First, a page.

AB 9 Employment Discrimination

AB 9 has extended the statute of limitations to three years for complaints alleging employment discrimination. Photo by Icons8 Team on Unsplash.

Assembly Bill 9 goes into effect on Jan. 1, 2020, amending the Fair Employment and Housing Act (FEHA) to extend the statute of limitations from one to three years for complaints alleging employment discrimination.

Designed to assist victims of sexual harassment, AB 9 will require plaintiffs to file an administrative complaint with the Department of Fair Employment and Housing (DFEH) or Equal Opportunity Employment Commission (EEOC) within three years after the incident, before filing a civil lawsuit. The DFEH is largely responsible for enforcing California’s employment and civil rights laws.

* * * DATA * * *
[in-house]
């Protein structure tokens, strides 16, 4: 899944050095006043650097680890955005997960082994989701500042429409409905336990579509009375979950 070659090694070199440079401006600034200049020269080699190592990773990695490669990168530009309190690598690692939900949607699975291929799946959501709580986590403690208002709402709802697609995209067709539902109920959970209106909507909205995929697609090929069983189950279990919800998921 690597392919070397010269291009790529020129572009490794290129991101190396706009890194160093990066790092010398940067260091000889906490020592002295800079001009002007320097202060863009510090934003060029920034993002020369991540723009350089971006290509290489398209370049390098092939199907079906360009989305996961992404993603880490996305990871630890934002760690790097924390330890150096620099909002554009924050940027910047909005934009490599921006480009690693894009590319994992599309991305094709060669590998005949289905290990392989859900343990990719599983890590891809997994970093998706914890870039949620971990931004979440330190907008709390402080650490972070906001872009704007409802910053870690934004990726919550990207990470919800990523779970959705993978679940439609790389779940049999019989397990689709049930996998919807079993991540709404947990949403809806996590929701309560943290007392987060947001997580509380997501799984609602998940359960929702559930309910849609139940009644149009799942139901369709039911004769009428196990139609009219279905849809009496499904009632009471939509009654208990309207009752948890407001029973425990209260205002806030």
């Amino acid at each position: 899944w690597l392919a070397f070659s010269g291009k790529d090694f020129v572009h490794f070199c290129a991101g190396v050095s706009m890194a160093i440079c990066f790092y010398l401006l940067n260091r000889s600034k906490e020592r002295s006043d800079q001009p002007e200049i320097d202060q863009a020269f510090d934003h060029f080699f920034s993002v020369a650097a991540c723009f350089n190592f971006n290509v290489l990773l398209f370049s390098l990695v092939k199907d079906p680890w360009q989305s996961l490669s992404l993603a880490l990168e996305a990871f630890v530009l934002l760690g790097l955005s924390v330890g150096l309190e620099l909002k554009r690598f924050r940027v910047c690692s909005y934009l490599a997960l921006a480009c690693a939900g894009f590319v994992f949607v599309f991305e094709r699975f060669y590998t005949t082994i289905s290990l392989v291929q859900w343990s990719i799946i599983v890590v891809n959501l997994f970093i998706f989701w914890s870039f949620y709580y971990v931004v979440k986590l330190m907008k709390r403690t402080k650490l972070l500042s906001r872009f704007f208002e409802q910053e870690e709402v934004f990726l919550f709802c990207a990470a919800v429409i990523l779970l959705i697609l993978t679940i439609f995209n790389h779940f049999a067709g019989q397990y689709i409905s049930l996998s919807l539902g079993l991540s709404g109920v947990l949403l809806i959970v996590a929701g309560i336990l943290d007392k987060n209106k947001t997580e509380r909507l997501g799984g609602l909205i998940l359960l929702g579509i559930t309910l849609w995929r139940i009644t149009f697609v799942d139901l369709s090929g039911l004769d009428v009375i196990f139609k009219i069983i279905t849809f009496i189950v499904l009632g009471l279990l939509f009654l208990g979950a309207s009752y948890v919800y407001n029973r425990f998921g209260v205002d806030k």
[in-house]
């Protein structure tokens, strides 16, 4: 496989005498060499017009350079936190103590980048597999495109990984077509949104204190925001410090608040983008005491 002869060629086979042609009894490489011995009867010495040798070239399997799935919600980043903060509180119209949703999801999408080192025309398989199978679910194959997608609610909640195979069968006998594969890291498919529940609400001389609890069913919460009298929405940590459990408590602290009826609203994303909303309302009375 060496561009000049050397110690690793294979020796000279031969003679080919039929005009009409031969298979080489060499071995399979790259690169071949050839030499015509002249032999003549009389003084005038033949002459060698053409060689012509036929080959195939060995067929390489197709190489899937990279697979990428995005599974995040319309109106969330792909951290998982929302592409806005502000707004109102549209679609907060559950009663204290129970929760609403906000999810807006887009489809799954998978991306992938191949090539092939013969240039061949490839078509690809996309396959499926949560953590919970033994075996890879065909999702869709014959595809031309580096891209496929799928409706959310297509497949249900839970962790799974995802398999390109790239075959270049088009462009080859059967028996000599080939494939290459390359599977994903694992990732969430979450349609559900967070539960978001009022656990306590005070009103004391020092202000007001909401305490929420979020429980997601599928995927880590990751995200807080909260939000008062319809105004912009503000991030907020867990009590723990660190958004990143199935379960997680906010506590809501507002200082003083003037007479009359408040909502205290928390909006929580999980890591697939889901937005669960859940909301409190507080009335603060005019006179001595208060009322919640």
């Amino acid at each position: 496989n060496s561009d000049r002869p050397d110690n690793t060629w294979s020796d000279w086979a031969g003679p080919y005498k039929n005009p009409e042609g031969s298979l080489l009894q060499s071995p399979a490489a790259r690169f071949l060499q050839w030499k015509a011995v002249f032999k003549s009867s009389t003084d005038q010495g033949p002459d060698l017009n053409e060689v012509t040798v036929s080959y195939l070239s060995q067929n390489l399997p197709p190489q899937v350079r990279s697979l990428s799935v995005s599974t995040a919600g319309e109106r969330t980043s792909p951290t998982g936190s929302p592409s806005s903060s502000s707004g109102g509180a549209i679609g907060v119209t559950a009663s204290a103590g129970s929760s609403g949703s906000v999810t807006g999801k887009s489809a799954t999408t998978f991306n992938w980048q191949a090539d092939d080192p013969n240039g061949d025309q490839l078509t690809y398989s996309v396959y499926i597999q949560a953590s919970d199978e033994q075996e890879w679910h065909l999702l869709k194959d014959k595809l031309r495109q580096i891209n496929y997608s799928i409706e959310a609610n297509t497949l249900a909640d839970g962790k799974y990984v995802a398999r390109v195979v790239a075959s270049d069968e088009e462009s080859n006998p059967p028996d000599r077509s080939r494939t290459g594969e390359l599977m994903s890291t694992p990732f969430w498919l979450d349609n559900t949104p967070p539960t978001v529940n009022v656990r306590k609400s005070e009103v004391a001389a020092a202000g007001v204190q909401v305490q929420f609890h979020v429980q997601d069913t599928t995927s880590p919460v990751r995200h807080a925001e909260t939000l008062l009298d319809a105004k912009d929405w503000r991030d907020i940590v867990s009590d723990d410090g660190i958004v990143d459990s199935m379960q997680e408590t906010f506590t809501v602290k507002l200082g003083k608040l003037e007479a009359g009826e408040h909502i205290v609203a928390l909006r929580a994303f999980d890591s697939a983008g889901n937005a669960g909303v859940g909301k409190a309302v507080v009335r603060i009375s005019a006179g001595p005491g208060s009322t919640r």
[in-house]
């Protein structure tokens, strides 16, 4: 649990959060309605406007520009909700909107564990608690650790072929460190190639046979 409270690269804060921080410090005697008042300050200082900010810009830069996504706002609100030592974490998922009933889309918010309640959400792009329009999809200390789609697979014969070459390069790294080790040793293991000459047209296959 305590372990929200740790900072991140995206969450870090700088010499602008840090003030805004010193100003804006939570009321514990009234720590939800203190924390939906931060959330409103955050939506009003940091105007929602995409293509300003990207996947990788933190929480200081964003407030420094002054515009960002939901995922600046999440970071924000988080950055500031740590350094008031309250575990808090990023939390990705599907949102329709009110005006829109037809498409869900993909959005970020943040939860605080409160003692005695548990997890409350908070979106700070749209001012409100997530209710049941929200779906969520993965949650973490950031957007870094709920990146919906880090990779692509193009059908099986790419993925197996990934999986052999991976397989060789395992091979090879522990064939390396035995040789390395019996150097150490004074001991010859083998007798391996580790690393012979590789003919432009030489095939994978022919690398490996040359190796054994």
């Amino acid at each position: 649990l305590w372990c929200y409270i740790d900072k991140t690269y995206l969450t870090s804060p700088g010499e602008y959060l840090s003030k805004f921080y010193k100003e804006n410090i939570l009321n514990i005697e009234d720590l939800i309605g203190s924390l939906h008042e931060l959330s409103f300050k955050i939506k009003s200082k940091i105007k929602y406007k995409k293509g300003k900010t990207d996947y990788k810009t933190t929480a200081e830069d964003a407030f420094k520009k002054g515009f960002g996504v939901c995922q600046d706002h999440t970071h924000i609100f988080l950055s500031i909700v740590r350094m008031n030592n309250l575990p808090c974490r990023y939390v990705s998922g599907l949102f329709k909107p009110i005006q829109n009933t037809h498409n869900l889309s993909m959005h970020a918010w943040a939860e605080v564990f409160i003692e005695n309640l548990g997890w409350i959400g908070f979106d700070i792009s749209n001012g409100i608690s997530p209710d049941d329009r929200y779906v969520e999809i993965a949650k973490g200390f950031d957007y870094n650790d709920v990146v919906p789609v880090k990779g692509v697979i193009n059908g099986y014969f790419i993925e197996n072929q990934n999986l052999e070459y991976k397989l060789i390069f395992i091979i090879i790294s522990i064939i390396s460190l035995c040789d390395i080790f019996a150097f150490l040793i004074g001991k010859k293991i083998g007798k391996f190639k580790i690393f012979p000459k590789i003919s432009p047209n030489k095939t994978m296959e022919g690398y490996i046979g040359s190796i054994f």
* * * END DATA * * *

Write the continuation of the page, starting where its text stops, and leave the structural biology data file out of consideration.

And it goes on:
The new language of AB 9 extends the statute of limitations to all FEHA protected classes who claim retaliation, harassment or discrimination.

Because of this extended statute of limitations, employers should keep detailed records of any personnel incidents or complaints, along with witness statements, performance evaluations, and other notes pertinent to the matter.

AB 9 prohibits its provisions from being interpreted to revive lapsed claims.



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